With the surge of e-books, are physical books dying?

This is a guest post by Nancy Cudis, an award-winning Cebuano journalist.

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IN LATE December 2011, The Christian Science Monitor reported of e-book readers complaining of higher prices of e-books as prices of reading devices plunged, saying that it is difficult to justify the purchase of e-books worth $10-$12 when one can buy a used physical book over at Amazon for $2.

However, in January this year, the USA Today reported a post-holiday e-book “surge” with 32 of the top 50 book titles on its list at that time selling more copies in digital format than in print, including all top 10 titles such as The Hunger Games, Catching Fire, and Mockingjay by Suzanne Collins; Private: #1 Suspect by James Patterson; The Girl with the Dragon Tattoo and The Girl Who Played with Fire by Stieg Larsson; and The Help by Kathryn Stockett.

I’m not going to jump into conclusions, but I can tell that there is a trend of readers across the globe reading e-books. Does this affect physical books? Will this trend lead to the death of print books?

There are different ways of looking into this. One is, I know of many book bloggers who read both e-books and physical books and still express their love for the latter, saying that the scent and feel of paper can never replace the convenience that e-books give. Hence, if these book bloggers represent a sample in the whole reading population, then we can surmise that more individuals will embrace e-books without giving up print books. This will then lead us to surmise that authors and publishers will have to learn to embrace the two reading formats.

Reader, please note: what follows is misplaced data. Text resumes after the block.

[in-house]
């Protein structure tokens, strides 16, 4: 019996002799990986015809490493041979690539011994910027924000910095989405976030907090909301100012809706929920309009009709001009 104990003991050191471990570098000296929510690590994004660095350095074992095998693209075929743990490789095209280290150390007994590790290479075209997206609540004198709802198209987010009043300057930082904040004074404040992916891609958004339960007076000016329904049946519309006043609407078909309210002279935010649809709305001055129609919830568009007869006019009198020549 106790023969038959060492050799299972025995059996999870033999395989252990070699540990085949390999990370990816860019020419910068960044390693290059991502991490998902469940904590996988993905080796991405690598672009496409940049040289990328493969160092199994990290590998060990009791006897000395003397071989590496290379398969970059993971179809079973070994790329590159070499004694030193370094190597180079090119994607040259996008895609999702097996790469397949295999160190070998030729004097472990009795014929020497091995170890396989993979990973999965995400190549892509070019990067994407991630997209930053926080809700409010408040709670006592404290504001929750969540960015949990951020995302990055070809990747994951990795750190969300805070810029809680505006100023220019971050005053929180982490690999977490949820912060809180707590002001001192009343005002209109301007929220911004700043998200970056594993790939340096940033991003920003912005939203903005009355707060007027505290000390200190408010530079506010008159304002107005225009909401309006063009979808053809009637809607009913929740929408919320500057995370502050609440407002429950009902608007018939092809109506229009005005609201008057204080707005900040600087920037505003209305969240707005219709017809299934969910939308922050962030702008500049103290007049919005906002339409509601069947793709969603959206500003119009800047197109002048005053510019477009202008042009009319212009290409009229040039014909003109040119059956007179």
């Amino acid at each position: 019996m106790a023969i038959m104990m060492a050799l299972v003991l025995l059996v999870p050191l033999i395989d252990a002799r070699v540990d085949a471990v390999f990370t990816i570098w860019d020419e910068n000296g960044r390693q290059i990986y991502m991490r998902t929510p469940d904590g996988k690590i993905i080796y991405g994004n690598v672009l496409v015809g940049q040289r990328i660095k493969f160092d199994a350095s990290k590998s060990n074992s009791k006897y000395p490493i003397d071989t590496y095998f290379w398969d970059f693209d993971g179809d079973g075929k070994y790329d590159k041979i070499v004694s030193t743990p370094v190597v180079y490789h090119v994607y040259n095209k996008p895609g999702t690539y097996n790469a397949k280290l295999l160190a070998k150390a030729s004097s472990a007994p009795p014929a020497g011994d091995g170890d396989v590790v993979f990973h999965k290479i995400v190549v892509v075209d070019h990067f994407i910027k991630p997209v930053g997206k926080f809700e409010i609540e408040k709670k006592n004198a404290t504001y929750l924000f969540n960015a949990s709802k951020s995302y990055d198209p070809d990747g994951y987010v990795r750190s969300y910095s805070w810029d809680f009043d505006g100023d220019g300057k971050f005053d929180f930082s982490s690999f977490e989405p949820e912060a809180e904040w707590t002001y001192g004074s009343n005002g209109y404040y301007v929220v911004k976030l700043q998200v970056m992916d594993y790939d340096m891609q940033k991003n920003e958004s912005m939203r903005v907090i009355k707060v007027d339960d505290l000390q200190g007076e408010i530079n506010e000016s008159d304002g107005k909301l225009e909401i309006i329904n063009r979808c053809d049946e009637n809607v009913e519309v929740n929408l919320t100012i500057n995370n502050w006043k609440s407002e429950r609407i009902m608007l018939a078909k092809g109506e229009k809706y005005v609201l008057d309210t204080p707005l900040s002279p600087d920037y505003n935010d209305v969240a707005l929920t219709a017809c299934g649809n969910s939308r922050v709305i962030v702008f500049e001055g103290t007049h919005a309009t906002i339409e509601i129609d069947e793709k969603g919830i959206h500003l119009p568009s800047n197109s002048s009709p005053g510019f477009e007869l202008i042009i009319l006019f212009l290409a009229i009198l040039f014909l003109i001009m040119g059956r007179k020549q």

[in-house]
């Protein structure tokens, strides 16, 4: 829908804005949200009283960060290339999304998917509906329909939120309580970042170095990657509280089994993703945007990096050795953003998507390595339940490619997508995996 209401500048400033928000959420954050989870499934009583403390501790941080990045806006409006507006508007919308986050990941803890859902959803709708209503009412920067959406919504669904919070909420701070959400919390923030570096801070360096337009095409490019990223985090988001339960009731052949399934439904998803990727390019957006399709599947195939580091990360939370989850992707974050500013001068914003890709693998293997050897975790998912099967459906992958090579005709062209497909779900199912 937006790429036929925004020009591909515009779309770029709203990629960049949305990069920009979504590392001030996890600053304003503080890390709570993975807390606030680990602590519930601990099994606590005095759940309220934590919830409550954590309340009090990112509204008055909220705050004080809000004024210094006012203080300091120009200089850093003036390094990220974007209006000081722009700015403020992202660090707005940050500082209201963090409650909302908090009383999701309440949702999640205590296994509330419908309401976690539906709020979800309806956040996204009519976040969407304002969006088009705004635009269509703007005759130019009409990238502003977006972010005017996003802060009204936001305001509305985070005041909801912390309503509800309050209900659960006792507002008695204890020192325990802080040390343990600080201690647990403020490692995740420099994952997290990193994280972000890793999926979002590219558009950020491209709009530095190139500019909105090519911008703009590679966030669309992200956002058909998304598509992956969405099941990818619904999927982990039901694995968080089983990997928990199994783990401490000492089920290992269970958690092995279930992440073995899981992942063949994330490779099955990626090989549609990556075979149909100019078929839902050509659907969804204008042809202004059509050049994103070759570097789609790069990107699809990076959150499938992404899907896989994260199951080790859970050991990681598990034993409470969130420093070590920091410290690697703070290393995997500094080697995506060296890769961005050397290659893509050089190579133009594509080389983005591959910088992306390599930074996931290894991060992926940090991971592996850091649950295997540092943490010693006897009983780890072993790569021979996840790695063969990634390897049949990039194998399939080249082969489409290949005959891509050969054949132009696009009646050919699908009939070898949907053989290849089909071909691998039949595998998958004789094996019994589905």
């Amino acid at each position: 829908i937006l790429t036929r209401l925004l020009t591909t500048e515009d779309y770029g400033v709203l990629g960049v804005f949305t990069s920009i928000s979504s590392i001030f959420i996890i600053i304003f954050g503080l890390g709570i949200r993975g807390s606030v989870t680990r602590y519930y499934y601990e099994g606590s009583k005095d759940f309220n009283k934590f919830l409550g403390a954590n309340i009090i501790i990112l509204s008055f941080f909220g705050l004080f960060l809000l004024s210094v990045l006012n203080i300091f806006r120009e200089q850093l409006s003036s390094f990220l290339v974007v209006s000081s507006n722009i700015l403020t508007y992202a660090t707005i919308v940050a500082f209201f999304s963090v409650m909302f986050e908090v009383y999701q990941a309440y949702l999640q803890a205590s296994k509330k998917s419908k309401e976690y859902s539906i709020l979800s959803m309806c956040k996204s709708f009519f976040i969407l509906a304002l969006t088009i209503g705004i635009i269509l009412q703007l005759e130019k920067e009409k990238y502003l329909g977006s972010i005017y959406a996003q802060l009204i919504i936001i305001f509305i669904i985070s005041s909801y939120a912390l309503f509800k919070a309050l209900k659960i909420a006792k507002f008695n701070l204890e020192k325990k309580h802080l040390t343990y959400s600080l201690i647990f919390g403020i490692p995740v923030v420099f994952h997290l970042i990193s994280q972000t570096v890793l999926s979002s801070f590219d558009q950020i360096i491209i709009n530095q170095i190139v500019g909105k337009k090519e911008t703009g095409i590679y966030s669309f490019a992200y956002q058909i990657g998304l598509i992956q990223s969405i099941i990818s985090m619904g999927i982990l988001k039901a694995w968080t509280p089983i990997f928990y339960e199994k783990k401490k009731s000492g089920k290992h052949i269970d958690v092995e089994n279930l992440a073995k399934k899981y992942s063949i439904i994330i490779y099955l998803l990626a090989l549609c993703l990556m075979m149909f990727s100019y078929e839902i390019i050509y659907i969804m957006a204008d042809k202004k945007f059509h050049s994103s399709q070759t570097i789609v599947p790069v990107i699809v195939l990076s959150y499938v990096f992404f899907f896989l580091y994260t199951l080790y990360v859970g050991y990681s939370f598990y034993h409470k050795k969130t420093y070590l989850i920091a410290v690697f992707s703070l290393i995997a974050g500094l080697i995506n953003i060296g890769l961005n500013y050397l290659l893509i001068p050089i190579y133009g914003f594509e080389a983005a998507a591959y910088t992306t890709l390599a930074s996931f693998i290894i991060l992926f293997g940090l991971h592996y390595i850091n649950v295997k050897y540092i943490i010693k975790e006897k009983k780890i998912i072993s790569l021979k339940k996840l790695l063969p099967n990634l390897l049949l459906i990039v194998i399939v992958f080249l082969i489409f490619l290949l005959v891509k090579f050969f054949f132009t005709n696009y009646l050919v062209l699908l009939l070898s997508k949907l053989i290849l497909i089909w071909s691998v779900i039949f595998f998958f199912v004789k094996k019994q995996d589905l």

Two, not all can afford a reading device, especially here in the Philippines. Many poor and even middle-income families are more concerned with putting food on the table than buying their eldest with a tablet for his/her birthday. But that does not stop companies and organizations, such as Vibal Foundation, from digitizing book titles.

There is a question by pinoytechblog on whether or not the Philippines is ready for e-book readers. Judging from the way the young generation in the country is embracing technology, particularly gadgets, I think the Philippines is ready for e-book devices; we already have tablets and smartphones dominating the malls’ cyber zones. Still, with this case, how do we explain the numerous young people flocking to the local bookstores when I visit these shops almost every other day?

But for the younger generation, or the children, you might want to reconsider reading to them over an e-reader after studies show that doing so makes the children slower to read and understand the story. According to the researchers at Temple University, parents reading aloud and asking questions at certain intervals allows the children to think and focus on the story rather than having a device read to them wherein children are more focused on how to use the device properly.

To conclude, these scenarios tell us that it’s really the consumers who decide whether or not they let physical books die. So, if this question is thrown to you, would you let physical or print books die?

For me, I know I wouldn’t.

Nancy Cudis writes at her blog, www.nancycudis.com. She hosts Short Stories on Wednesdays and monthly Readings in Philippine Literature. Apart from short stories, she enjoys classics, children’s and middle-grade books, Christian and historical fiction, and (clean) romance. If she is not blogging, writing, or reading, she is driving and enjoying the fresh air on a road trip. While she owns a Kindle, she prefers bringing a physical book anywhere. Bump her at enarse@gmail.com.

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Empress is a tech enthusiast who loves to read and write. She founded Empress Content Writing & Digital Marketing Services to help small entrepreneurs grow their business.

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17 Comments